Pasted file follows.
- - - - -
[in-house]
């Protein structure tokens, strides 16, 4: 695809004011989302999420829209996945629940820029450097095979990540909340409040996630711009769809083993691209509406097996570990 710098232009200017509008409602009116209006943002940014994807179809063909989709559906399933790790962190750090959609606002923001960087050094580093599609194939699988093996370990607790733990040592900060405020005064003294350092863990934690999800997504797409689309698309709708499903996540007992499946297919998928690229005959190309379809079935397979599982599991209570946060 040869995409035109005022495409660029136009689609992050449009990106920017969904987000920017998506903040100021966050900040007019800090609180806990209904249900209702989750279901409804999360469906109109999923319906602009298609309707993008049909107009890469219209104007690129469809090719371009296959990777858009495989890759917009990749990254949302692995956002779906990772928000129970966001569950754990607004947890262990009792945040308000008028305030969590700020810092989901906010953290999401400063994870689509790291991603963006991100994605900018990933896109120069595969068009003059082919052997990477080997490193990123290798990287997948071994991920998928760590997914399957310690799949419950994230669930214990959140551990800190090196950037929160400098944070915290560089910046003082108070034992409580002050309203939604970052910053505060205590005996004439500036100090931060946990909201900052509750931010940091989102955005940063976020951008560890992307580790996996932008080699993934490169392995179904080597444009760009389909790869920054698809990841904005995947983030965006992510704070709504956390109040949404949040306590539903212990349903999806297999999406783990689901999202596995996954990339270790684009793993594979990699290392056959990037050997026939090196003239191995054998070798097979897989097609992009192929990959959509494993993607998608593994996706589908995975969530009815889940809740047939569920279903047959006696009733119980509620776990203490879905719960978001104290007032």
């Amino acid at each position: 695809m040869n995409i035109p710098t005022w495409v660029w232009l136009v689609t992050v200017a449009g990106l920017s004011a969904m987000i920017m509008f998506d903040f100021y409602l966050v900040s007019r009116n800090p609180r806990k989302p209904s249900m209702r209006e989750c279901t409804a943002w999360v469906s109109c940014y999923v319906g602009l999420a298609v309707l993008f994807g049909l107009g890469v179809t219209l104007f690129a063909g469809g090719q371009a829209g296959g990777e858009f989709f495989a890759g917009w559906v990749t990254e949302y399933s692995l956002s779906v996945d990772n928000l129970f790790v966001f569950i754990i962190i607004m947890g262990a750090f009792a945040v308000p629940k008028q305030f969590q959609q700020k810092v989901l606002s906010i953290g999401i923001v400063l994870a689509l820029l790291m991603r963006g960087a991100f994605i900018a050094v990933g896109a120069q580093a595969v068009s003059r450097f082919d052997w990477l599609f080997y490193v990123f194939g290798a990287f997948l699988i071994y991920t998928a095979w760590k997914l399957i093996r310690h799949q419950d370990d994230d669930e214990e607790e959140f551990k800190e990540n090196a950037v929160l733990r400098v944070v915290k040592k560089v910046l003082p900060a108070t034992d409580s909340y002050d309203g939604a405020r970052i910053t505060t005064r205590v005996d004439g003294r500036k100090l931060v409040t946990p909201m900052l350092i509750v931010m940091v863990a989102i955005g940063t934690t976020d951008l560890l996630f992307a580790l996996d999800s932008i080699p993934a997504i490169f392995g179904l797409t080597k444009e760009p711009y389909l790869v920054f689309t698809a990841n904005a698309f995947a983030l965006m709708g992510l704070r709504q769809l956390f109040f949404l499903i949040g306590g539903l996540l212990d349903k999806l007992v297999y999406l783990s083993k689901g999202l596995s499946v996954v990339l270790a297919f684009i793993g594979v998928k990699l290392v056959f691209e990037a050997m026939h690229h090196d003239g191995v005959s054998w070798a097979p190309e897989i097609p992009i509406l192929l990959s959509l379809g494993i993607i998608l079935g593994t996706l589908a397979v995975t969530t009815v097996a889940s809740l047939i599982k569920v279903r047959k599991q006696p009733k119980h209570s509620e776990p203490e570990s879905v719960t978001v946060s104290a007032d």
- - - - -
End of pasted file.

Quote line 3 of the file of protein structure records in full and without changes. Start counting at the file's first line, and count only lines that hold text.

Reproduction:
């Amino acid at each position: 695809m040869n995409i035109p710098t005022w495409v660029w232009l136009v689609t992050v200017a449009g990106l920017s004011a969904m987000i920017m509008f998506d903040f100021y409602l966050v900040s007019r009116n800090p609180r806990k989302p209904s249900m209702r209006e989750c279901t409804a943002w999360v469906s109109c940014y999923v319906g602009l999420a298609v309707l993008f994807g049909l107009g890469v179809t219209l104007f690129a063909g469809g090719q371009a829209g296959g990777e858009f989709f495989a890759g917009w559906v990749t990254e949302y399933s692995l956002s779906v996945d990772n928000l129970f790790v966001f569950i754990i962190i607004m947890g262990a750090f009792a945040v308000p629940k008028q305030f969590q959609q700020k810092v989901l606002s906010i953290g999401i923001v400063l994870a689509l820029l790291m991603r963006g960087a991100f994605i900018a050094v990933g896109a120069q580093a595969v068009s003059r450097f082919d052997w990477l599609f080997y490193v990123f194939g290798a990287f997948l699988i071994y991920t998928a095979w760590k997914l399957i093996r310690h799949q419950d370990d994230d669930e214990e607790e959140f551990k800190e990540n090196a950037v929160l733990r400098v944070v915290k040592k560089v910046l003082p900060a108070t034992d409580s909340y002050d309203g939604a405020r970052i910053t505060t005064r205590v005996d004439g003294r500036k100090l931060v409040t946990p909201m900052l350092i509750v931010m940091v863990a989102i955005g940063t934690t976020d951008l560890l996630f992307a580790l996996d999800s932008i080699p993934a997504i490169f392995g179904l797409t080597k444009e760009p711009y389909l790869v920054f689309t698809a990841n904005a698309f995947a983030l965006m709708g992510l704070r709504q769809l956390f109040f949404l499903i949040g306590g539903l996540l212990d349903k999806l007992v297999y999406l783990s083993k689901g999202l596995s499946v996954v990339l270790a297919f684009i793993g594979v998928k990699l290392v056959f691209e990037a050997m026939h690229h090196d003239g191995v005959s054998w070798a097979p190309e897989i097609p992009i509406l192929l990959s959509l379809g494993i993607i998608l079935g593994t996706l589908a397979v995975t969530t009815v097996a889940s809740l047939i599982k569920v279903r047959k599991q006696p009733k119980h209570s509620e776990p203490e570990s879905v719960t978001v946060s104290a007032d």